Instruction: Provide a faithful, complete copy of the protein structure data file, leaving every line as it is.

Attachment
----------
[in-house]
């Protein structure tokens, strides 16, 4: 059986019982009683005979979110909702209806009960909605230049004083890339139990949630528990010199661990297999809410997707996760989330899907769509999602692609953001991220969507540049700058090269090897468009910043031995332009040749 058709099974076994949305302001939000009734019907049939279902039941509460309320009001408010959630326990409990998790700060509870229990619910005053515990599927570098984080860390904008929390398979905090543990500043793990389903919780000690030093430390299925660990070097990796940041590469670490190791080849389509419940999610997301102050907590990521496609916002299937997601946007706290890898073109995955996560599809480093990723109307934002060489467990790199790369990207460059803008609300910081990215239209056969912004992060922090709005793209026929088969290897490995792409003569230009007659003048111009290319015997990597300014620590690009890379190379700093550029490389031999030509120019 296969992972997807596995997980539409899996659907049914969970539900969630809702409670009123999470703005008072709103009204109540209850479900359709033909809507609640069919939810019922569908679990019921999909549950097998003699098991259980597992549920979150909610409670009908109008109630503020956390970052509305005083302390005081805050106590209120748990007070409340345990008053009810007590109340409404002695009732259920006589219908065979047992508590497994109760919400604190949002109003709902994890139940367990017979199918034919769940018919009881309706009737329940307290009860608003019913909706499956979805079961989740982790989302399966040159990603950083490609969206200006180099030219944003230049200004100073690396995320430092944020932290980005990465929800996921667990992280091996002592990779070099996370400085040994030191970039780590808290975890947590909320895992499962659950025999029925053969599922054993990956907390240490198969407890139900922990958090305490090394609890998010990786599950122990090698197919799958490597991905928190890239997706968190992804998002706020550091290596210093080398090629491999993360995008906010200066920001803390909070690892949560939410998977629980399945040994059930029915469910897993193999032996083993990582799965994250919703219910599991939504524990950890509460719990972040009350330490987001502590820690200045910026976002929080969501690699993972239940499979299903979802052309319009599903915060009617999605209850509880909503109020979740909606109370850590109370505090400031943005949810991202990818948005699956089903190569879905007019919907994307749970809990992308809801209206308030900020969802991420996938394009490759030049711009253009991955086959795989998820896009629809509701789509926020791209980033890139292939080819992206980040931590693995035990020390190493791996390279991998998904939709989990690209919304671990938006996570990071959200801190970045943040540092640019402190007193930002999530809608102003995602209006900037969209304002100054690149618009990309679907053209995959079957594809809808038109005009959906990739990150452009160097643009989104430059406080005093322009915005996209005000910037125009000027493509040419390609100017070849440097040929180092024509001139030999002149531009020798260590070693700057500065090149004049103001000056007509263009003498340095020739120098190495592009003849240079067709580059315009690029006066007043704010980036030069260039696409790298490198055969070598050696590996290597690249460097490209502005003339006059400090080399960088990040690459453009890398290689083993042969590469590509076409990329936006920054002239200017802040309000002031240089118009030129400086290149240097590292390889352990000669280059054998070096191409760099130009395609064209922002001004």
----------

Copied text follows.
[in-house]
């Protein structure tokens, strides 16, 4: 059986019982009683005979979110909702209806009960909605230049004083890339139990949630528990010199661990297999809410997707996760989330899907769509999602692609953001991220969507540049700058090269090897468009910043031995332009040749 058709099974076994949305302001939000009734019907049939279902039941509460309320009001408010959630326990409990998790700060509870229990619910005053515990599927570098984080860390904008929390398979905090543990500043793990389903919780000690030093430390299925660990070097990796940041590469670490190791080849389509419940999610997301102050907590990521496609916002299937997601946007706290890898073109995955996560599809480093990723109307934002060489467990790199790369990207460059803008609300910081990215239209056969912004992060922090709005793209026929088969290897490995792409003569230009007659003048111009290319015997990597300014620590690009890379190379700093550029490389031999030509120019 296969992972997807596995997980539409899996659907049914969970539900969630809702409670009123999470703005008072709103009204109540209850479900359709033909809507609640069919939810019922569908679990019921999909549950097998003699098991259980597992549920979150909610409670009908109008109630503020956390970052509305005083302390005081805050106590209120748990007070409340345990008053009810007590109340409404002695009732259920006589219908065979047992508590497994109760919400604190949002109003709902994890139940367990017979199918034919769940018919009881309706009737329940307290009860608003019913909706499956979805079961989740982790989302399966040159990603950083490609969206200006180099030219944003230049200004100073690396995320430092944020932290980005990465929800996921667990992280091996002592990779070099996370400085040994030191970039780590808290975890947590909320895992499962659950025999029925053969599922054993990956907390240490198969407890139900922990958090305490090394609890998010990786599950122990090698197919799958490597991905928190890239997706968190992804998002706020550091290596210093080398090629491999993360995008906010200066920001803390909070690892949560939410998977629980399945040994059930029915469910897993193999032996083993990582799965994250919703219910599991939504524990950890509460719990972040009350330490987001502590820690200045910026976002929080969501690699993972239940499979299903979802052309319009599903915060009617999605209850509880909503109020979740909606109370850590109370505090400031943005949810991202990818948005699956089903190569879905007019919907994307749970809990992308809801209206308030900020969802991420996938394009490759030049711009253009991955086959795989998820896009629809509701789509926020791209980033890139292939080819992206980040931590693995035990020390190493791996390279991998998904939709989990690209919304671990938006996570990071959200801190970045943040540092640019402190007193930002999530809608102003995602209006900037969209304002100054690149618009990309679907053209995959079957594809809808038109005009959906990739990150452009160097643009989104430059406080005093322009915005996209005000910037125009000027493509040419390609100017070849440097040929180092024509001139030999002149531009020798260590070693700057500065090149004049103001000056007509263009003498340095020739120098190495592009003849240079067709580059315009690029006066007043704010980036030069260039696409790298490198055969070598050696590996290597690249460097490209502005003339006059400090080399960088990040690459453009890398290689083993042969590469590509076409990329936006920054002239200017802040309000002031240089118009030129400086290149240097590292390889352990000669280059054998070096191409760099130009395609064209922002001004």